Older students created posters in groups that illustrated that animals should not suffer from a lack of food or water.
More highlights from our workshops…
“When you ask the kids what the 1st Liberty is, they yell it [out] loud! And then the same for the 2nd Liberty. They remember everything! It’s amazing!”
Global Strays Educational Coordinator
“The children have learned a lot about the importance of spaying & neutering, vaccination, the responsibility of having a pet, and the respect they should have for the life of all beings.”
Maria Fernanda Pacho Galindez
Educational Coordinator Colombia – Fundación Pacto Animal
A presentation was given covering the basics of owning and caring for pets. This included the importance of feeding, exercise, grooming, training, spaying, and neutering, and veterinary care. We also introduced the Five Freedoms of Animal Welfare, which teaches that animals should be free from hunger, discomfort, and pain; and be free to express normal behavior without fear or distress.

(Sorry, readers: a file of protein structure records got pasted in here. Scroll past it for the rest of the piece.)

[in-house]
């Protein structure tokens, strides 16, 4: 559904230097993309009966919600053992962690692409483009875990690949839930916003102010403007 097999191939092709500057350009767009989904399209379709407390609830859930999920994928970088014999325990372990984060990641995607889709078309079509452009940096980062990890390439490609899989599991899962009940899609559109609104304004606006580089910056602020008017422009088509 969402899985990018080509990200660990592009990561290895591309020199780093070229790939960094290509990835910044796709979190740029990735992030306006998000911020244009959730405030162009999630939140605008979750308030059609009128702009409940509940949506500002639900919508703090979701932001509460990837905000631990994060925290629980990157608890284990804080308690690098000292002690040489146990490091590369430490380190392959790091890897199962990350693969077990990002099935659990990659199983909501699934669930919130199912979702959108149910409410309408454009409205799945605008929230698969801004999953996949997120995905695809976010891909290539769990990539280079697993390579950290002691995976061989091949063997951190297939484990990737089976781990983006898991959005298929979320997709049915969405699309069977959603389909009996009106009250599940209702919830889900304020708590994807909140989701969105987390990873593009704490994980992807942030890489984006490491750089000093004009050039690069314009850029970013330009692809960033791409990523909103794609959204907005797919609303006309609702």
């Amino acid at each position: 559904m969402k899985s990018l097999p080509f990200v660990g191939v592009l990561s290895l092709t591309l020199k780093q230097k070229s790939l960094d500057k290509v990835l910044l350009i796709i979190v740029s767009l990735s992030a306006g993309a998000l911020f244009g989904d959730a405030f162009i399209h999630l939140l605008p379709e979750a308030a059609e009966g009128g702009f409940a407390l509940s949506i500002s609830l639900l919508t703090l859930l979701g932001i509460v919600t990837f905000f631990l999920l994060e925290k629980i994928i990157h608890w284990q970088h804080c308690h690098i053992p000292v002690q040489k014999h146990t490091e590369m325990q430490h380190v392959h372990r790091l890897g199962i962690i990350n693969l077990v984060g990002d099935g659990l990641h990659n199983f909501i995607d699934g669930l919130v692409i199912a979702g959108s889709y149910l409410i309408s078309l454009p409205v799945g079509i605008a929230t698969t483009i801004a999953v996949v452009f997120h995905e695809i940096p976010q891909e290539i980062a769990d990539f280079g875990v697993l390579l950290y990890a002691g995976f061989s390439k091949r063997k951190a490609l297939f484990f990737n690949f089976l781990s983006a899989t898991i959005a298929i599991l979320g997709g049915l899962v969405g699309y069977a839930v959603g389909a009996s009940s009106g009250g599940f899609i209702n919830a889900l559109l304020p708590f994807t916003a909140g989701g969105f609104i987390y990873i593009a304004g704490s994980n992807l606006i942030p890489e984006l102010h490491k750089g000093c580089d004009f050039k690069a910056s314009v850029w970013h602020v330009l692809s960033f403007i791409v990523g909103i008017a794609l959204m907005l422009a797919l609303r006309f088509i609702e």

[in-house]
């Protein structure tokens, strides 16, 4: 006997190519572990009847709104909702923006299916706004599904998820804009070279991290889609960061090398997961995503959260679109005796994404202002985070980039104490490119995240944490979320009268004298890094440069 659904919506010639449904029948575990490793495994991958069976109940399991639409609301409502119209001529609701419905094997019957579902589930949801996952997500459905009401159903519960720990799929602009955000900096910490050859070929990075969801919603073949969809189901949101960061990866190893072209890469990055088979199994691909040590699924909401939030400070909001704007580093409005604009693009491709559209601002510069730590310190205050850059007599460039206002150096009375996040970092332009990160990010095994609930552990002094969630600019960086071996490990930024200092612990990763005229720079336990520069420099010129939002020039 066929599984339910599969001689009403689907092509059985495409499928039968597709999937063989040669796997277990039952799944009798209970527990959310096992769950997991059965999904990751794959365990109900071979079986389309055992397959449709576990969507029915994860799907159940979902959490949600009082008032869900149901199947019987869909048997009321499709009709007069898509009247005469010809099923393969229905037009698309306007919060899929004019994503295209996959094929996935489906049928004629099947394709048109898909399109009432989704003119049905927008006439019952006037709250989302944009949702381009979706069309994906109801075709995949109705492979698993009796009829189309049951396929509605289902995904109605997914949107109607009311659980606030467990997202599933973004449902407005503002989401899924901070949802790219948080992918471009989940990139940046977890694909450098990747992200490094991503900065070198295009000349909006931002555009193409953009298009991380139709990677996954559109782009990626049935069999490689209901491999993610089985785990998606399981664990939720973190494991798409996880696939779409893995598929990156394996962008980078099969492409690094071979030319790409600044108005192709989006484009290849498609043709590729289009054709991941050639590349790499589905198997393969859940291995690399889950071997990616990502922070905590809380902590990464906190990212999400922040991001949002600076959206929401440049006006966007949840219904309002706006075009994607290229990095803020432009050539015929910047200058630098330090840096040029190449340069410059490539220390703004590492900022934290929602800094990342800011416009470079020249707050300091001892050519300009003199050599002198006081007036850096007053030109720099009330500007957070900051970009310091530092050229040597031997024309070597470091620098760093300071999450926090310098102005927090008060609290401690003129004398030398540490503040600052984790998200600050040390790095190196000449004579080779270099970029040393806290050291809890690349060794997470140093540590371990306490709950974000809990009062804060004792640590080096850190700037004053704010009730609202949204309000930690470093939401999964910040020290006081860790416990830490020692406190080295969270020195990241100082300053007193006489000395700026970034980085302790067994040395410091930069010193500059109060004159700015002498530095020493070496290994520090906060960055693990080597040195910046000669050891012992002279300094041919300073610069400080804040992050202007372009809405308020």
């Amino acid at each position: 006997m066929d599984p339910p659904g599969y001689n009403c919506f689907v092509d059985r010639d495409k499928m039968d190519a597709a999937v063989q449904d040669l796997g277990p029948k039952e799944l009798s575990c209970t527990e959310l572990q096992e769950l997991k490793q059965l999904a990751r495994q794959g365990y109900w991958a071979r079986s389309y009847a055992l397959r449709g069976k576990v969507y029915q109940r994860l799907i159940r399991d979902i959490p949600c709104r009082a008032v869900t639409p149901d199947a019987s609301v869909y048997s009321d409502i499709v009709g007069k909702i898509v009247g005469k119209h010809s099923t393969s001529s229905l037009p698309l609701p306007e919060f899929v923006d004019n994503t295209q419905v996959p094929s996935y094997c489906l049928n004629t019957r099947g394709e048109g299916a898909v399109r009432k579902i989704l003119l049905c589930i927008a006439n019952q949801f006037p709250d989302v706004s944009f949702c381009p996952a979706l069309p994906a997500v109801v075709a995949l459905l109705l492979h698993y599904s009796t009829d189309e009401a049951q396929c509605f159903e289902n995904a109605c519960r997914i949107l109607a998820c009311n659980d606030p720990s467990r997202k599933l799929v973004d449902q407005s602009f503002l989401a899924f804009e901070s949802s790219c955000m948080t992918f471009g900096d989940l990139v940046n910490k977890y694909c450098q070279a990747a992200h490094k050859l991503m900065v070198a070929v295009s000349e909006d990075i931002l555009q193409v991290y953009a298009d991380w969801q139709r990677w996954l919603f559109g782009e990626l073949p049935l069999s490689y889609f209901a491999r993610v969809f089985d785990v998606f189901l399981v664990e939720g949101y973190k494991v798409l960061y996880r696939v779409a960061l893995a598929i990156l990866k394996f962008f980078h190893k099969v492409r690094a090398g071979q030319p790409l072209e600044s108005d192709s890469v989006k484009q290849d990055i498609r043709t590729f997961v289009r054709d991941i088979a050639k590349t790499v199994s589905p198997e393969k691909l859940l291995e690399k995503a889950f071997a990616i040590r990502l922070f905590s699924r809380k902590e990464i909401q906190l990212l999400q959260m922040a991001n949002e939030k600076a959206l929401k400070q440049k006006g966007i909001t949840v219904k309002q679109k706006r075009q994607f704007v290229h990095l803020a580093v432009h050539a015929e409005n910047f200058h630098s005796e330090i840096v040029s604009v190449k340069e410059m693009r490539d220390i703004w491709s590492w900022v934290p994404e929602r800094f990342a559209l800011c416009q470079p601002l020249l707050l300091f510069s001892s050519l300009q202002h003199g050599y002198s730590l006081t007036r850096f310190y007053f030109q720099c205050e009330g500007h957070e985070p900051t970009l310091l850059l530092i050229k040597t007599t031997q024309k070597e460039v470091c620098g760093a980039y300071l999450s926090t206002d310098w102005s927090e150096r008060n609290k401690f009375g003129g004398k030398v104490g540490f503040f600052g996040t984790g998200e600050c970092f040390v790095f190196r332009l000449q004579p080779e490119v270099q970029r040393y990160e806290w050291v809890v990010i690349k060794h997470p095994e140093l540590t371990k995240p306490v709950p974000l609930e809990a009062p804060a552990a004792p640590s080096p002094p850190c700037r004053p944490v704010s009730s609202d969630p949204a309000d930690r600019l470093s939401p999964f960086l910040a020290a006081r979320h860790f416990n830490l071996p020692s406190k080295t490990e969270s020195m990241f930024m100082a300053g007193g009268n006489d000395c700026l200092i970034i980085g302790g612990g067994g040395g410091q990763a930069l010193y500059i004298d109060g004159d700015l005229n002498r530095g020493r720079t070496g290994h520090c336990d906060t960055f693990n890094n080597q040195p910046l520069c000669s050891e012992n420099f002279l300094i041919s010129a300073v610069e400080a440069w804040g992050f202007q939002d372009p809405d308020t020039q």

What did you learn today?
¨Not to hit dogs, and that if we see a dog outside, we can bring them into our homes, tuck them in with a warm, soft blanket, love them and take care of the dog’s babies.” -Michell
Students created projects highlighting an animal and its normal behavior in its natural habitat.
The one above reads:
The dolphin: Swims a lot, comes to the surface, eats fish, and is friendly.
After each lesson students are given different projects to reinforce what they have learned. For this assignment, students had to react to what they would do if they saw that their dog was visibly ill. This student responded with ¨I would take it to the vet to know what the dog has and to have it in good health.¨